Girl Scouts ‘Cancel’ Congrats to U.S. Supreme Court Justice Amy Coney Barrett

Someone was going to fill the vacant seat of the late U.S. Supreme Court Justice Ruth Bader Ginsberg.

It is delusional to think the Democrats, in the same situation, would have risked the opportunity until after a hotly contested election.

The Republicans could have picked any number of odious male candidates who used their gender and class privilege and Ivy League educations to shield corporate clients from accountability for misdeeds around the world.

Instead, they chose Amy Coney Barrett, who received the American Bar Association’s highest rating, a beloved former law professor at Notre Dame, and the mother of seven children, one with Down Syndrome and two adopted from Haiti. Barrett, who is Catholic, promised to “resist her policy preferences” and “private beliefs” and always follow the rule of law.

It was in keeping with the Girl Scouts’ mission of encouraging strong girls and embracing individuality to post the following message on Twitter:

“Congratulations Amy Coney Barrett on becoming the 5th woman appointed to the Supreme Court since its inception in 1789.”

What wasn’t in keeping with the Girl Scout’s mission was what happened next. The Girl Scout’s quickly removed the tweet after it elicited criticism. The Girl Scouts said the tweet was “viewed as a political and partisan statement which was not our intent.”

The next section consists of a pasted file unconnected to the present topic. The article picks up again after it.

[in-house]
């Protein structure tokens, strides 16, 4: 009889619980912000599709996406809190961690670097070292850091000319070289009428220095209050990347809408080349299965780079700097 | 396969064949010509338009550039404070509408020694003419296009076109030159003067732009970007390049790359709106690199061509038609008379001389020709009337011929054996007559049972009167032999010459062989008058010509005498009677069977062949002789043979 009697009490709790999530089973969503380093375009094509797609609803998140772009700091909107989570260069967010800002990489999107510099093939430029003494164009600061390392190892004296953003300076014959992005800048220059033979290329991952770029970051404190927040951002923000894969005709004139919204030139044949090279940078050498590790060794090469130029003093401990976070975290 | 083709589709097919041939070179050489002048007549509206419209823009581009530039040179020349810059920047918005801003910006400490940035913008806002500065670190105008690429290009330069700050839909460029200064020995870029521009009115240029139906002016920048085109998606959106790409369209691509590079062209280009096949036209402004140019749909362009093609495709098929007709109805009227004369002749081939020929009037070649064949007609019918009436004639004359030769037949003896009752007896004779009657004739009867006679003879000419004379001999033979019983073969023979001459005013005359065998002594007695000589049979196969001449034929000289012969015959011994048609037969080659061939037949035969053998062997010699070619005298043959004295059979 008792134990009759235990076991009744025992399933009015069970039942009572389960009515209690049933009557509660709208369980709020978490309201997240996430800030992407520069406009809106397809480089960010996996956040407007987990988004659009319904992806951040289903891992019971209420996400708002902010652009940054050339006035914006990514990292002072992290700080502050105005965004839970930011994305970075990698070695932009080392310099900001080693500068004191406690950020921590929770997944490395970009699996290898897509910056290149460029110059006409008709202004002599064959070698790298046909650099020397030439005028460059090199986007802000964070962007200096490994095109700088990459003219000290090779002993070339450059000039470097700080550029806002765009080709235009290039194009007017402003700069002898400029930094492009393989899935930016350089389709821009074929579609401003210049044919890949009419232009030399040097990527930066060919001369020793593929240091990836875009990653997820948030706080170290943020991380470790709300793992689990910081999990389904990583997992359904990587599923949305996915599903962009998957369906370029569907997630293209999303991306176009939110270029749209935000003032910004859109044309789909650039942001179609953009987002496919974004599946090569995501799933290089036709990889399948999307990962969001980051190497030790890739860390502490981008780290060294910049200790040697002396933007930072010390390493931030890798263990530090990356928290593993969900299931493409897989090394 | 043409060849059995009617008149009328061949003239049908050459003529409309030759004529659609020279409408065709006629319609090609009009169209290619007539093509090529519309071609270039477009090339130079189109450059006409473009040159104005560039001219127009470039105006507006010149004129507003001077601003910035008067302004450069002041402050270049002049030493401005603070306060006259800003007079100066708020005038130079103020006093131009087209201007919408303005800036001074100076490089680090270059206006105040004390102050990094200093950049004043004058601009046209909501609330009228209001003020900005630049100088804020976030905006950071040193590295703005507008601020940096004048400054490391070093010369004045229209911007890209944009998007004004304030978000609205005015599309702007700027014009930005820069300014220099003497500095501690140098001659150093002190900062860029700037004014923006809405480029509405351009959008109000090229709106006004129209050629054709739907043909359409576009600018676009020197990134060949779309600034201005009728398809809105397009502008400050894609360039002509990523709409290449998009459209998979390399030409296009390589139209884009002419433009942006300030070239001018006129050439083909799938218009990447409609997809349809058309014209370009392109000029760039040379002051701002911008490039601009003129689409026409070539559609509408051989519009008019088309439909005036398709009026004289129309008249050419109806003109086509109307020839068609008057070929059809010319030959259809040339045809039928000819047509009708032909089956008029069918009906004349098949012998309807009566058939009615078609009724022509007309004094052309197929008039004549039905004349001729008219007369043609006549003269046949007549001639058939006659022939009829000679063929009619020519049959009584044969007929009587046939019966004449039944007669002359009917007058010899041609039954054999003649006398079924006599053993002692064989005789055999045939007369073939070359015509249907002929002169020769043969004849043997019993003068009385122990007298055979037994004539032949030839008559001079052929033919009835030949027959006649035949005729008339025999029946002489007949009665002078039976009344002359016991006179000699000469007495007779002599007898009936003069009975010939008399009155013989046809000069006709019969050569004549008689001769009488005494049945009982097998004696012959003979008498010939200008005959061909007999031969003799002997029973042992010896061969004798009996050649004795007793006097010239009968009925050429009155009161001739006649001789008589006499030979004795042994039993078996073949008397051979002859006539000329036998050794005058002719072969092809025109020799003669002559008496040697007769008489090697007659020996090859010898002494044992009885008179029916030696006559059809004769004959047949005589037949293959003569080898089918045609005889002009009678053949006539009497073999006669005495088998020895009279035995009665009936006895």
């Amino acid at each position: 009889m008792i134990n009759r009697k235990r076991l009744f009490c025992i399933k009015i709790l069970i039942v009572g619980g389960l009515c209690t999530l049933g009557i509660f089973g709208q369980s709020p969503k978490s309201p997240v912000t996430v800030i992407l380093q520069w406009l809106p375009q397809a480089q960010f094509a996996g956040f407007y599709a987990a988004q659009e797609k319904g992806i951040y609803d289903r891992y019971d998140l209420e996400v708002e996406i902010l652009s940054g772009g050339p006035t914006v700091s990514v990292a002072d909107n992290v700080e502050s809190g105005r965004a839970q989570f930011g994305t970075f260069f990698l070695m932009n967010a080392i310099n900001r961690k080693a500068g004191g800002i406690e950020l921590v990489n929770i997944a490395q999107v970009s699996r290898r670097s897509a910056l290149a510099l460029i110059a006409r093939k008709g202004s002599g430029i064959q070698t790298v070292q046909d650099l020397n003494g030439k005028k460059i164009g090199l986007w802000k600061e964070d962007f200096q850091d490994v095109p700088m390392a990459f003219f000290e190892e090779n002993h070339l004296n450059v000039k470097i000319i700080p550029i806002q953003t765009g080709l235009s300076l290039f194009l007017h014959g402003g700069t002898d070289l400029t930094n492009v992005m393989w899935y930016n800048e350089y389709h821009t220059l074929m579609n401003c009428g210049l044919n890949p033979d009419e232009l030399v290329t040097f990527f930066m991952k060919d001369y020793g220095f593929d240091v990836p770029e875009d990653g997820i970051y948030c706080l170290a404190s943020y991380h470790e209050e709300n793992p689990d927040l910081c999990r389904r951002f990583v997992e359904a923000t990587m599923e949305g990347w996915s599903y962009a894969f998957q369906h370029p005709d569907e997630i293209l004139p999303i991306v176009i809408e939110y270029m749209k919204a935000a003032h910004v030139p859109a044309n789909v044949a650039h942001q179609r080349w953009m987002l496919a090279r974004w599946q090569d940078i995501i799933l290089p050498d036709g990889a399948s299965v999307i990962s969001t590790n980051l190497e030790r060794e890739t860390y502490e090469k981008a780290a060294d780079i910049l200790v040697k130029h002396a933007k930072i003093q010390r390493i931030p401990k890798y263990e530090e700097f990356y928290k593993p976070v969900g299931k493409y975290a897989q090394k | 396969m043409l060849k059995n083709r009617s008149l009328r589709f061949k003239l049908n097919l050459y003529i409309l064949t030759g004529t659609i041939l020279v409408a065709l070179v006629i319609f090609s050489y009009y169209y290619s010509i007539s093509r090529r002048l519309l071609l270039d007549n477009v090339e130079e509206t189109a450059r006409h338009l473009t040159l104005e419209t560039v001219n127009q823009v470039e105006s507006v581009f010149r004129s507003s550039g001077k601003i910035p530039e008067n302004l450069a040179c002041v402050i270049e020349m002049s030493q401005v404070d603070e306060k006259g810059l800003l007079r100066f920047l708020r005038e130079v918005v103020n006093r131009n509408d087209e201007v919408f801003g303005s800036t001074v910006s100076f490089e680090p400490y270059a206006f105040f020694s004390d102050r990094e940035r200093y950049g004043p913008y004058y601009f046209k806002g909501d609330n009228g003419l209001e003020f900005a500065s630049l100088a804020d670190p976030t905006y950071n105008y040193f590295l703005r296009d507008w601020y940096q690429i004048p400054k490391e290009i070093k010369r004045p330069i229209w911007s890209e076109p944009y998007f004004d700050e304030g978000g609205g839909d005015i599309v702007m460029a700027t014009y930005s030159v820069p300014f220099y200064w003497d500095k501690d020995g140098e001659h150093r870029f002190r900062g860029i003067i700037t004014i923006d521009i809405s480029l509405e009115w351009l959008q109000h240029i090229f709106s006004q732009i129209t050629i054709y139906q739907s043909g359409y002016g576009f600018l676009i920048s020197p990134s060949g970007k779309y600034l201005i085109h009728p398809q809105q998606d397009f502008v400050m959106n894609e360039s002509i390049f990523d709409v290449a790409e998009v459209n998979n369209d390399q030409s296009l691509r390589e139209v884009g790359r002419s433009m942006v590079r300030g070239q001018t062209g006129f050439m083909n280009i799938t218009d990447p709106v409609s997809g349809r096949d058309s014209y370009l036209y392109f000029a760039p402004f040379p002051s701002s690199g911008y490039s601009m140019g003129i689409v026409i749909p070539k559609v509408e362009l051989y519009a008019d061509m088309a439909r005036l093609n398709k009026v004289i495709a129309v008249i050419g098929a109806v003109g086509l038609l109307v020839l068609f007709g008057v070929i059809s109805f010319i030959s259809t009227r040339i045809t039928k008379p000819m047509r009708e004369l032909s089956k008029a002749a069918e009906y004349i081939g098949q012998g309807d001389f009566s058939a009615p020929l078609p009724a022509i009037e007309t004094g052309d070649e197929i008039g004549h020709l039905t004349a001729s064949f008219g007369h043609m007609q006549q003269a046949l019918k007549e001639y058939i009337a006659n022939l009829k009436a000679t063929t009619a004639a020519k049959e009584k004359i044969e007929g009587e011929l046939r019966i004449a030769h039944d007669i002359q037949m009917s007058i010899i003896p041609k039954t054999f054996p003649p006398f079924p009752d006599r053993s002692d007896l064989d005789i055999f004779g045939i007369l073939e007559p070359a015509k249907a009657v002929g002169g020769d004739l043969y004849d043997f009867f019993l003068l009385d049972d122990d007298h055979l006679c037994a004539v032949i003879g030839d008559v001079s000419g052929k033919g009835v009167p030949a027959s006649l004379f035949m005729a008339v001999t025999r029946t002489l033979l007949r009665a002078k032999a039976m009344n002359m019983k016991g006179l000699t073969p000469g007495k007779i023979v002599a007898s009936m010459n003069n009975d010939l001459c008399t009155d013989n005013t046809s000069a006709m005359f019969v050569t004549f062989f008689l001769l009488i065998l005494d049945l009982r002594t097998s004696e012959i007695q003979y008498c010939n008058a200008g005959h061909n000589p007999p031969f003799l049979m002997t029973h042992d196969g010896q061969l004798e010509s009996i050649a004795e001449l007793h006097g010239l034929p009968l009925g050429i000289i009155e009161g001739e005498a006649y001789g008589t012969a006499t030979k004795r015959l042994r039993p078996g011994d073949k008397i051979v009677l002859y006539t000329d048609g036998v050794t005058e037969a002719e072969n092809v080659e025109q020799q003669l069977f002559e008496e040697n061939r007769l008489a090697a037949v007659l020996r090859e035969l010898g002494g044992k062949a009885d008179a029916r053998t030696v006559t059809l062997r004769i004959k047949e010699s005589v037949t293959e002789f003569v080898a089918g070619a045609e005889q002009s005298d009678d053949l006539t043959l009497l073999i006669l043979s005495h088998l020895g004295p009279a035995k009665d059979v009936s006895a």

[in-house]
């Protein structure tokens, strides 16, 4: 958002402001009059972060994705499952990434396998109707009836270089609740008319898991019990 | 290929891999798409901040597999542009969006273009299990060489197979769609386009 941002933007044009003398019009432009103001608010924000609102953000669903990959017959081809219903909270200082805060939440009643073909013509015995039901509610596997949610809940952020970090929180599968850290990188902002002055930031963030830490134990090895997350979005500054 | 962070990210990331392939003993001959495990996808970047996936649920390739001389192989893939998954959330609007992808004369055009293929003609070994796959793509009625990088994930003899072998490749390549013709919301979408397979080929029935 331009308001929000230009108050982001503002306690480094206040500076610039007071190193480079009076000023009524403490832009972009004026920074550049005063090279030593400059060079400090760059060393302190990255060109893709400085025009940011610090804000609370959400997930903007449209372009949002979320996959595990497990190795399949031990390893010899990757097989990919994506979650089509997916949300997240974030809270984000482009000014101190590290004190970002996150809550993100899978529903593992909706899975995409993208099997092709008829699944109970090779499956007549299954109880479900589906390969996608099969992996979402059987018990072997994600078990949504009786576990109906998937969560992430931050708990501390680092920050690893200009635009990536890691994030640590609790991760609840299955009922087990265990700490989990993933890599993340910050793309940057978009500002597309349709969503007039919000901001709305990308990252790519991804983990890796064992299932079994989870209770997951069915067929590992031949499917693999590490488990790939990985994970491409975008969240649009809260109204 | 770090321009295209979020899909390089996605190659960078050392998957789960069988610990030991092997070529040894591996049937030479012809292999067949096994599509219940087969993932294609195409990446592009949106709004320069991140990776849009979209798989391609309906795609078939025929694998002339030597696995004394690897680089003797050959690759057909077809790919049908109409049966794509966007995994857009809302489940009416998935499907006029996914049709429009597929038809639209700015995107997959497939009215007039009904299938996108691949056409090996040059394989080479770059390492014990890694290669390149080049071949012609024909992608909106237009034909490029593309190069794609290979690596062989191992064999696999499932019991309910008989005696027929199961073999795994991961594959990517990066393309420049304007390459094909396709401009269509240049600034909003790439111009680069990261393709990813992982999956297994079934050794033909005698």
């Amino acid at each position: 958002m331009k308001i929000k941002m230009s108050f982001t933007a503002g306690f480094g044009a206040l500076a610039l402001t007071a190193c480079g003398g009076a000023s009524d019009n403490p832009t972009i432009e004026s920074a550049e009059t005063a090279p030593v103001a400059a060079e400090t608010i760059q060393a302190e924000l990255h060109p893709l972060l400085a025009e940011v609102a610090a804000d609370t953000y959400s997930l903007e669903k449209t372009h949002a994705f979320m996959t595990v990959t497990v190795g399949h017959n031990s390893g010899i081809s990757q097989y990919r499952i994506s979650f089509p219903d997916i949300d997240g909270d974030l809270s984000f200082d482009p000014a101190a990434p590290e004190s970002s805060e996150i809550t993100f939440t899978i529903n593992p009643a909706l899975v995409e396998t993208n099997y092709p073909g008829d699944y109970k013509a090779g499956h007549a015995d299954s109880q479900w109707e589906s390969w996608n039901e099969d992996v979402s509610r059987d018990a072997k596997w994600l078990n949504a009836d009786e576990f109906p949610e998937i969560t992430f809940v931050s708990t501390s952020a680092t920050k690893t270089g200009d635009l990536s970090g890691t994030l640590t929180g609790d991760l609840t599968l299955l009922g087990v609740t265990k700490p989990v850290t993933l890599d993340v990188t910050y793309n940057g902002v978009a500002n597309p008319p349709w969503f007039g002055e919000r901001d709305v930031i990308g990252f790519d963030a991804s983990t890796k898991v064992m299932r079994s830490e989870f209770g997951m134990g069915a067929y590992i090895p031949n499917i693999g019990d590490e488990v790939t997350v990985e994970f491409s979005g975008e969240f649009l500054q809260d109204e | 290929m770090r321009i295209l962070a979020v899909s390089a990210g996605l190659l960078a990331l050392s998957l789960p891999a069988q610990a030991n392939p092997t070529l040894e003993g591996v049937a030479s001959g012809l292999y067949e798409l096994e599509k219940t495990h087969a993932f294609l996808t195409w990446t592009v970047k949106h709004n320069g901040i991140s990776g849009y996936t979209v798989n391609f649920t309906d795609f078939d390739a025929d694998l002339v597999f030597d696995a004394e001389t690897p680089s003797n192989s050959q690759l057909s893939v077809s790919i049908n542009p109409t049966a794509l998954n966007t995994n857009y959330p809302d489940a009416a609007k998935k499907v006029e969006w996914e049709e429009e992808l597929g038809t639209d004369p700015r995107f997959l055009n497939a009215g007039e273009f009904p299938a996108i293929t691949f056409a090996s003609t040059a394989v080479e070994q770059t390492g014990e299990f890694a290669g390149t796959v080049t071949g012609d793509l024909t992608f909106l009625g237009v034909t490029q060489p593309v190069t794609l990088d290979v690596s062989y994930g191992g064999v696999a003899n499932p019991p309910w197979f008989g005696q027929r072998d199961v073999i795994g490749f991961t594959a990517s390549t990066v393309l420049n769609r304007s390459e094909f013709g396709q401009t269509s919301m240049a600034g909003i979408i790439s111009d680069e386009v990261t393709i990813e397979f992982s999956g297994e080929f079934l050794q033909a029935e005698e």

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Declaring Support for Trump Is An Invitation To Bullying

Kirstie Alley, an actress on the beloved 80s’ TV show “Cheers,” recently became the target of “mobbing” or group bullying when she tweeted her support for Republican Presidential candidate Donald Trump.

Her experience shows why so many Trump voters become “shy voters”  who are reluctant to share their support for Trump.

The impact of shy voters on national polling in 2016 is thought to be one reason Trump’s election was such a shock to the national media. So called shy voters were afraid to identify their voting preference to pollsters, provided false answers when asked who they planned to vote for, or refused to participate in polls altogether.

As a result, the New York Times reported on election day 2016 that Trump had a mere 15% percent chance of victory.


Not much seems to have changed in four years. Some supporters of Democratic Presidential candidate Joe Biden still greet a declaration of support for Trump as an invitation to bullying.

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